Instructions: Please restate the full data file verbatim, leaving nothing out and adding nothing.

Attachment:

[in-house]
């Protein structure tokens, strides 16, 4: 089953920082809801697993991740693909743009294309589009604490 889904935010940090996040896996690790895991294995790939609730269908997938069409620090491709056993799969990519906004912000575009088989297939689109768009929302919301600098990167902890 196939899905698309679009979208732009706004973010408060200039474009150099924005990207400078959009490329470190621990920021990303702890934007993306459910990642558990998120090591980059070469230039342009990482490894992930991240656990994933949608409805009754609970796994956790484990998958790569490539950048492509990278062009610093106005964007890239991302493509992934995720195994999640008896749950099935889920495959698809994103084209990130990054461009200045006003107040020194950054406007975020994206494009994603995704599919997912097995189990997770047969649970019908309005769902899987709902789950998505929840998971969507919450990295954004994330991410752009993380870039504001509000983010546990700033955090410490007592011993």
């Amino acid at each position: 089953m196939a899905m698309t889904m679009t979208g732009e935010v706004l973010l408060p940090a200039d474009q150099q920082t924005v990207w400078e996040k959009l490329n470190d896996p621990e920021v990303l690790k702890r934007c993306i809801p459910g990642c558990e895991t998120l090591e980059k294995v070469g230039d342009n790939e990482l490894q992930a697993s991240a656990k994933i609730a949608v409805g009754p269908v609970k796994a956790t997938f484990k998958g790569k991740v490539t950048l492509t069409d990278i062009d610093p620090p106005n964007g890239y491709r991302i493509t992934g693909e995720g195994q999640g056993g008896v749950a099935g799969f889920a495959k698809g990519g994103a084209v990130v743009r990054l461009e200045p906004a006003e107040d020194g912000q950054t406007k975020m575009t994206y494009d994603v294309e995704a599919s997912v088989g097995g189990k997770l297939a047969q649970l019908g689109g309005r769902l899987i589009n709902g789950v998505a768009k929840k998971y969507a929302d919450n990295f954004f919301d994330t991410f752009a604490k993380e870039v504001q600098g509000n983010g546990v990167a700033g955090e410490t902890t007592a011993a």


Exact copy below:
[in-house]
């Protein structure tokens, strides 16, 4: 089953920082809801697993991740693909743009294309589009604490 889904935010940090996040896996690790895991294995790939609730269908997938069409620090491709056993799969990519906004912000575009088989297939689109768009929302919301600098990167902890 196939899905698309679009979208732009706004973010408060200039474009150099924005990207400078959009490329470190621990920021990303702890934007993306459910990642558990998120090591980059070469230039342009990482490894992930991240656990994933949608409805009754609970796994956790484990998958790569490539950048492509990278062009610093106005964007890239991302493509992934995720195994999640008896749950099935889920495959698809994103084209990130990054461009200045006003107040020194950054406007975020994206494009994603995704599919997912097995189990997770047969649970019908309005769902899987709902789950998505929840998971969507919450990295954004994330991410752009993380870039504001509000983010546990700033955090410490007592011993």
């Amino acid at each position: 089953m196939a899905m698309t889904m679009t979208g732009e935010v706004l973010l408060p940090a200039d474009q150099q920082t924005v990207w400078e996040k959009l490329n470190d896996p621990e920021v990303l690790k702890r934007c993306i809801p459910g990642c558990e895991t998120l090591e980059k294995v070469g230039d342009n790939e990482l490894q992930a697993s991240a656990k994933i609730a949608v409805g009754p269908v609970k796994a956790t997938f484990k998958g790569k991740v490539t950048l492509t069409d990278i062009d610093p620090p106005n964007g890239y491709r991302i493509t992934g693909e995720g195994q999640g056993g008896v749950a099935g799969f889920a495959k698809g990519g994103a084209v990130v743009r990054l461009e200045p906004a006003e107040d020194g912000q950054t406007k975020m575009t994206y494009d994603v294309e995704a599919s997912v088989g097995g189990k997770l297939a047969q649970l019908g689109g309005r769902l899987i589009n709902g789950v998505a768009k929840k998971y969507a929302d919450n990295f954004f919301d994330t991410f752009a604490k993380e870039v504001q600098g509000n983010g546990v990167a700033g955090e410490t902890t007592a011993a």